Norway plane crash: Four US soldiers onboard military aircraft killed during Nato training exercise

PM Jonas Gahr Store expresses ‘deepest sympathies’ to families and colleagues

Sam Hancock
Saturday 19 March 2022 09:30
Comments
<p>This file photo from 2014 shows a US Marine Corps Osprey aircraft, similar to the one that crashed</p>

This file photo from 2014 shows a US Marine Corps Osprey aircraft, similar to the one that crashed

All four US soldiers who were onboard a military plane that crashed in Norway on Friday have died, according to the country’s prime minister.

Jonas Gahr Store expressed his “deepest sympathies” to the families of those who were killed, writing in a tweet: “It is with great sadness we have received the message that four American soldiers died in a plane crash last night ... Our deepest sympathies go to the soldiers’ families, relatives and fellow soldiers in their unit.”

Rescue services reached the crash site by land early on Saturday after helicopters were unable to help due to poor weather conditions.

Local forecasts at the time suggested there were gale-force winds, heavy rain and the risk of avalanches.

The V-22B Osprey aircraft, which belonged to the US Marine Corps, “had a crew of four and was out on a training mission in Nordland County,” Norway’s armed forces said in a statement.

It was on its way north to Bodo, where it was scheduled to land just before 6pm on Friday, the statement added. However, a search operation was launched after the aircraft was reported missing when it failed to arrive.

Local volunteers and the Red Cross assisted with the rescue.

The annual drill – called Cold Response – is designed to prepare Nato member countries for the defence of Norway. It is unrelated to the war in Ukraine, officials stressed.

No cause was given for the crash, but the Norwegian armed forces said that Cold Response, which is due to run until 1 April, “will carry on as planned, with the measures we have to take due to the weather.”

An investigation has now been launched into the crash but bad weather is said to be making it difficult for officials to make a dent in their proceedings.

Reports of the crash surfaced late on Friday, with the Norwegian military saying the plane crashed due to bad weather in a “rugged area”.

US military Ospreys, whose tilting rotors can either point upward like a helicopter or forward like an airplane, have been involved in multiple crashes over the years.

In 2017, three US Marines were killed when a V-22 Osprey tilt-rotor aircraft crashed off the coast of Australia. And back in April 2000, a V-22 Marine tilt-rotor Osprey crashed during a night landing in Arizona, killing 19.

Register for free to continue reading

Registration is a free and easy way to support our truly independent journalism

By registering, you will also enjoy limited access to Premium articles, exclusive newsletters, commenting, and virtual events with our leading journalists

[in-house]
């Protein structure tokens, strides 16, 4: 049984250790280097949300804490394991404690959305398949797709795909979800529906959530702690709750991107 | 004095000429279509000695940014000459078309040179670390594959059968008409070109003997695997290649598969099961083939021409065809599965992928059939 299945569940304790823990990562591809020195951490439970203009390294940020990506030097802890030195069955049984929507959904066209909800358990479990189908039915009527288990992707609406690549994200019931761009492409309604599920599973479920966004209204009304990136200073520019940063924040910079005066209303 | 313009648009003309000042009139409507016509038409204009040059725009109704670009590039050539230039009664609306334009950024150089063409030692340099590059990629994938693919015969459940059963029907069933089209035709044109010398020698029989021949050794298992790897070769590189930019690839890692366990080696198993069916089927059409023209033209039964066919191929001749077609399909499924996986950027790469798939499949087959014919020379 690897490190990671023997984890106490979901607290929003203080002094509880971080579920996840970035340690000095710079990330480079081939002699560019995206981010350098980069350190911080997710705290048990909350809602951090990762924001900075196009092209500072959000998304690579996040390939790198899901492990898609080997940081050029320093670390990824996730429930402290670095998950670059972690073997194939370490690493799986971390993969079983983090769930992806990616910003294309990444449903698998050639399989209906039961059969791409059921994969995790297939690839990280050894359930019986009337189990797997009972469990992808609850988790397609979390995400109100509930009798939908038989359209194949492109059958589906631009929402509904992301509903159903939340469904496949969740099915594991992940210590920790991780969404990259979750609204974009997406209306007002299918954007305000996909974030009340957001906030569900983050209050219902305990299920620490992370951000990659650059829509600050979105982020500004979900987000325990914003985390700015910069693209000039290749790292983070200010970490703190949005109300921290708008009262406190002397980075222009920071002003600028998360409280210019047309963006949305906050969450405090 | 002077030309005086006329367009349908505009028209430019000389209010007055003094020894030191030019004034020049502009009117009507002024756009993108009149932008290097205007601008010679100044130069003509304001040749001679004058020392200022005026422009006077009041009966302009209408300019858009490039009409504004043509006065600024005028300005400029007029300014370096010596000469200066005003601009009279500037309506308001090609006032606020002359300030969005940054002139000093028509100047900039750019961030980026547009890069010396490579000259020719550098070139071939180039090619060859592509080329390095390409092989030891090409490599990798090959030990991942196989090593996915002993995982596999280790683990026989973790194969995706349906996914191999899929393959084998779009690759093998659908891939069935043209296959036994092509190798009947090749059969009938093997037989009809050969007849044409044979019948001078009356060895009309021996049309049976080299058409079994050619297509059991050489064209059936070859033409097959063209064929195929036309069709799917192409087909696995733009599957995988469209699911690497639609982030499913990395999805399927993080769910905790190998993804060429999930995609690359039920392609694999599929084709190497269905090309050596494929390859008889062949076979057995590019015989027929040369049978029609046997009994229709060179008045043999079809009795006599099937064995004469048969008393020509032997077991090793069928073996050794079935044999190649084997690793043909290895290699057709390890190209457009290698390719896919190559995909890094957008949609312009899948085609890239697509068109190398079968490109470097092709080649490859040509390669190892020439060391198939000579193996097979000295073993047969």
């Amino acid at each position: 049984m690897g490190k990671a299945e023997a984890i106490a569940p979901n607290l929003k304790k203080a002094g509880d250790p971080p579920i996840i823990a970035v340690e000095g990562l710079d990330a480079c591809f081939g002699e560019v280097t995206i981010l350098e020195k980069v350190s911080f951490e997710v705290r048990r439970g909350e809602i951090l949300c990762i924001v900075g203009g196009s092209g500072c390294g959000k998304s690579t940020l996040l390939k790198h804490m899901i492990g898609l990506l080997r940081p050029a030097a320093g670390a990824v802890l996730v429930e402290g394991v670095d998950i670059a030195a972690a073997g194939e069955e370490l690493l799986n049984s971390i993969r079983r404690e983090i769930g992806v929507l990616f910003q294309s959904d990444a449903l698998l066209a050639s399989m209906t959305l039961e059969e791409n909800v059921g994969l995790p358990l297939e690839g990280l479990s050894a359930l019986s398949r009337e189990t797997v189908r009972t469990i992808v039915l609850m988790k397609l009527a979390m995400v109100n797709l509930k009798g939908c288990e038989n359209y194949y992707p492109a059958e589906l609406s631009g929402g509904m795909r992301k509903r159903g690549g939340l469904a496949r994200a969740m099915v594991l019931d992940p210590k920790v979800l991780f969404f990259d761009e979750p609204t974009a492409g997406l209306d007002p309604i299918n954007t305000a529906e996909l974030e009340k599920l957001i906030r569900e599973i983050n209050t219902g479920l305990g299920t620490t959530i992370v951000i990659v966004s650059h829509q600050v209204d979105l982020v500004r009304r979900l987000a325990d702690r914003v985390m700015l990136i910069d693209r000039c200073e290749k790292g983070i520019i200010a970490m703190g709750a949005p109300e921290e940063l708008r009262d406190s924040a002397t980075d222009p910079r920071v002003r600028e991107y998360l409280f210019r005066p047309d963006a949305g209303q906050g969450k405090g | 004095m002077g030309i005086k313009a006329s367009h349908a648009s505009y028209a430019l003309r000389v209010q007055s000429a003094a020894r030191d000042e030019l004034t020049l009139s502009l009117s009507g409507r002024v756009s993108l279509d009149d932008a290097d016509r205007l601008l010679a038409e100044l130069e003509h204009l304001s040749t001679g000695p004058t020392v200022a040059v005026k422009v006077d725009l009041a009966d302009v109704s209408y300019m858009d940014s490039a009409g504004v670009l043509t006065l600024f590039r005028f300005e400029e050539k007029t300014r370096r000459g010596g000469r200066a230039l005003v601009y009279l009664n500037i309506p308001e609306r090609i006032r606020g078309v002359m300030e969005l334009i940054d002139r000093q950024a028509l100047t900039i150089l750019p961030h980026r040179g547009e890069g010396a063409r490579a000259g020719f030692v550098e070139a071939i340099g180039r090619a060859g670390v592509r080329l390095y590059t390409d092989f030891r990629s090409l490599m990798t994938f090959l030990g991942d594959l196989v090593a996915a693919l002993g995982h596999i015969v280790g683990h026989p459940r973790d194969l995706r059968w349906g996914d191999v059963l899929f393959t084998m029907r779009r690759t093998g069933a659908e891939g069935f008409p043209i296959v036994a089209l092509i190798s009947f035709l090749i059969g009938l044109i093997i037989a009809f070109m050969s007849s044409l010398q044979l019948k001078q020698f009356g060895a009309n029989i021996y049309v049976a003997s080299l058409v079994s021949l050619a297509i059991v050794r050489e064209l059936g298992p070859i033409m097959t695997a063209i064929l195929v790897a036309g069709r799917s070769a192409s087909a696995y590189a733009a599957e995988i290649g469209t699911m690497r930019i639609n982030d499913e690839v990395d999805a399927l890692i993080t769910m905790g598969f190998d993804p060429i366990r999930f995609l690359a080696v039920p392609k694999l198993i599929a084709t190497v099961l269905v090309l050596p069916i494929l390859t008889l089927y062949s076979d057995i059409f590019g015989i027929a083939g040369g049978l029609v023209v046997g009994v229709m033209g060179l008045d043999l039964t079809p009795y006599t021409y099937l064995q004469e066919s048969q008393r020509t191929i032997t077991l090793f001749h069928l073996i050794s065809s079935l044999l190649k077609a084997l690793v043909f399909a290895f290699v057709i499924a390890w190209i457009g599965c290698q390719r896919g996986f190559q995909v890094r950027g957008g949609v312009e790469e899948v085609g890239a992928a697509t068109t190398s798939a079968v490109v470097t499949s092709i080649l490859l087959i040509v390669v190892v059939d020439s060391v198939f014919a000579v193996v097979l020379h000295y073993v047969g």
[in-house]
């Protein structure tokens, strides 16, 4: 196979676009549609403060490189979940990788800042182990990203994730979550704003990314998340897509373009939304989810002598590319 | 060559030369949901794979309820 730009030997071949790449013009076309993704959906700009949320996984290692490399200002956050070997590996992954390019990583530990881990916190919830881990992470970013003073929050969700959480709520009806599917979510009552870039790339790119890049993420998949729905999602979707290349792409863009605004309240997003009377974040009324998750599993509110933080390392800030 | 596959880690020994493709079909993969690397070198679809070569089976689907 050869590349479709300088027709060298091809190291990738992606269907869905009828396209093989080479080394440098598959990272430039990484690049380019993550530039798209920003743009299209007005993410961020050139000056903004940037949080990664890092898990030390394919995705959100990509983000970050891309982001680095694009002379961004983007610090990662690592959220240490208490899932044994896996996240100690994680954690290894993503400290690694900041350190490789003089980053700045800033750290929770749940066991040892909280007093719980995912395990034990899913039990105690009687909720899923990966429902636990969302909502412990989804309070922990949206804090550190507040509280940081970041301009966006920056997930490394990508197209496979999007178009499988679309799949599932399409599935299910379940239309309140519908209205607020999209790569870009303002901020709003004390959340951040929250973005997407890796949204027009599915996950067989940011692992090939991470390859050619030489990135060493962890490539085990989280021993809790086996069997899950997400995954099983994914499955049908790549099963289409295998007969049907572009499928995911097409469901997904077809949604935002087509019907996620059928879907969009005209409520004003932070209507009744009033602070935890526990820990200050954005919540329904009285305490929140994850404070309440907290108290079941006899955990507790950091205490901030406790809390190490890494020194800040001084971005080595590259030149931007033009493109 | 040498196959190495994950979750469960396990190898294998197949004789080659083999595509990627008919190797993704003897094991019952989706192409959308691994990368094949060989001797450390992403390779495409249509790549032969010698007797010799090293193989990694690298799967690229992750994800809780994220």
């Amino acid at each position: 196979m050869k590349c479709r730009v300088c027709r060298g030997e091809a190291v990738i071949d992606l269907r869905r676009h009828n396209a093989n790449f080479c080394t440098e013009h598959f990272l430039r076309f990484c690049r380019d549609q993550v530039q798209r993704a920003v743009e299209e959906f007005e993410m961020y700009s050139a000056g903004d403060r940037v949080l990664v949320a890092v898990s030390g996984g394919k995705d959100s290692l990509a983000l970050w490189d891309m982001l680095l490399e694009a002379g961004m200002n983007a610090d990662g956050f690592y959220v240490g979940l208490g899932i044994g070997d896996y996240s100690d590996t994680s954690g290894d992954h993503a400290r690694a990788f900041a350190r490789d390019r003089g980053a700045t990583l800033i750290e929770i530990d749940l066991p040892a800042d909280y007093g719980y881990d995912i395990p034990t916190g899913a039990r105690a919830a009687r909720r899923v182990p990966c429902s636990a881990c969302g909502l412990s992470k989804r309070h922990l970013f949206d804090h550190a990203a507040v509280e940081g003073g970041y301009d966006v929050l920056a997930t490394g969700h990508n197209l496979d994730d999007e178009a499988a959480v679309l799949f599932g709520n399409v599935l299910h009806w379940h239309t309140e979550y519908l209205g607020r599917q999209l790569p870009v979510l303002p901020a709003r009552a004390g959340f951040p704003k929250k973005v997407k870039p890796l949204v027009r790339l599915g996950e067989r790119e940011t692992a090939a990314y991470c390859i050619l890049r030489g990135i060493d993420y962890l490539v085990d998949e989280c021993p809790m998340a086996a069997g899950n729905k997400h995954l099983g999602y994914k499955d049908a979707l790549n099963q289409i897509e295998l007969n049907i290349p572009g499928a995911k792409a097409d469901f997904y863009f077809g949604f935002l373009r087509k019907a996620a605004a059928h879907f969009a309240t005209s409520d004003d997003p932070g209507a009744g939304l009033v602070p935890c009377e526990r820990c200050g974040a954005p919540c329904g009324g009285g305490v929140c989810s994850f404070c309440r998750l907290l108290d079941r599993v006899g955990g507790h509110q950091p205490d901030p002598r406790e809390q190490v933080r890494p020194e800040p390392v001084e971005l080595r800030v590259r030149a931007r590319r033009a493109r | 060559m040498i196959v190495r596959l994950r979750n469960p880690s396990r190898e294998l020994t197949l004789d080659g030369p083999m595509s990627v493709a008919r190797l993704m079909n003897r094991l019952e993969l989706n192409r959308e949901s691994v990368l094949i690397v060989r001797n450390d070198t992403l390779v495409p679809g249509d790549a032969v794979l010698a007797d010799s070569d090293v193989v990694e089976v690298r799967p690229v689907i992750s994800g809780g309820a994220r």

Please enter a valid email
Please enter a valid email
Must be at least 6 characters, include an upper and lower case character and a number
Must be at least 6 characters, include an upper and lower case character and a number
Must be at least 6 characters, include an upper and lower case character and a number
Please enter your first name
Special characters aren’t allowed
Please enter a name between 1 and 40 characters
Please enter your last name
Special characters aren’t allowed
Please enter a name between 1 and 40 characters
You must be over 18 years old to register
You must be over 18 years old to register
Opt-out-policy
You can opt-out at any time by signing in to your account to manage your preferences. Each email has a link to unsubscribe.

By clicking ‘Create my account’ you confirm that your data has been entered correctly and you have read and agree to our Terms of use, Cookie policy and Privacy notice.

This site is protected by reCAPTCHA and the Google Privacy policy and Terms of service apply.

Already have an account? sign in

By clicking ‘Register’ you confirm that your data has been entered correctly and you have read and agree to our Terms of use, Cookie policy and Privacy notice.

This site is protected by reCAPTCHA and the Google Privacy policy and Terms of service apply.

Register for free to continue reading

Registration is a free and easy way to support our truly independent journalism

By registering, you will also enjoy limited access to Premium articles, exclusive newsletters, commenting, and virtual events with our leading journalists

Already have an account? sign in

By clicking ‘Register’ you confirm that your data has been entered correctly and you have read and agree to our Terms of use, Cookie policy and Privacy notice.

This site is protected by reCAPTCHA and the Google Privacy policy and Terms of service apply.

Join our new commenting forum

Join thought-provoking conversations, follow other Independent readers and see their replies

Comments

Thank you for registering

Please refresh the page or navigate to another page on the site to be automatically logged inPlease refresh your browser to be logged in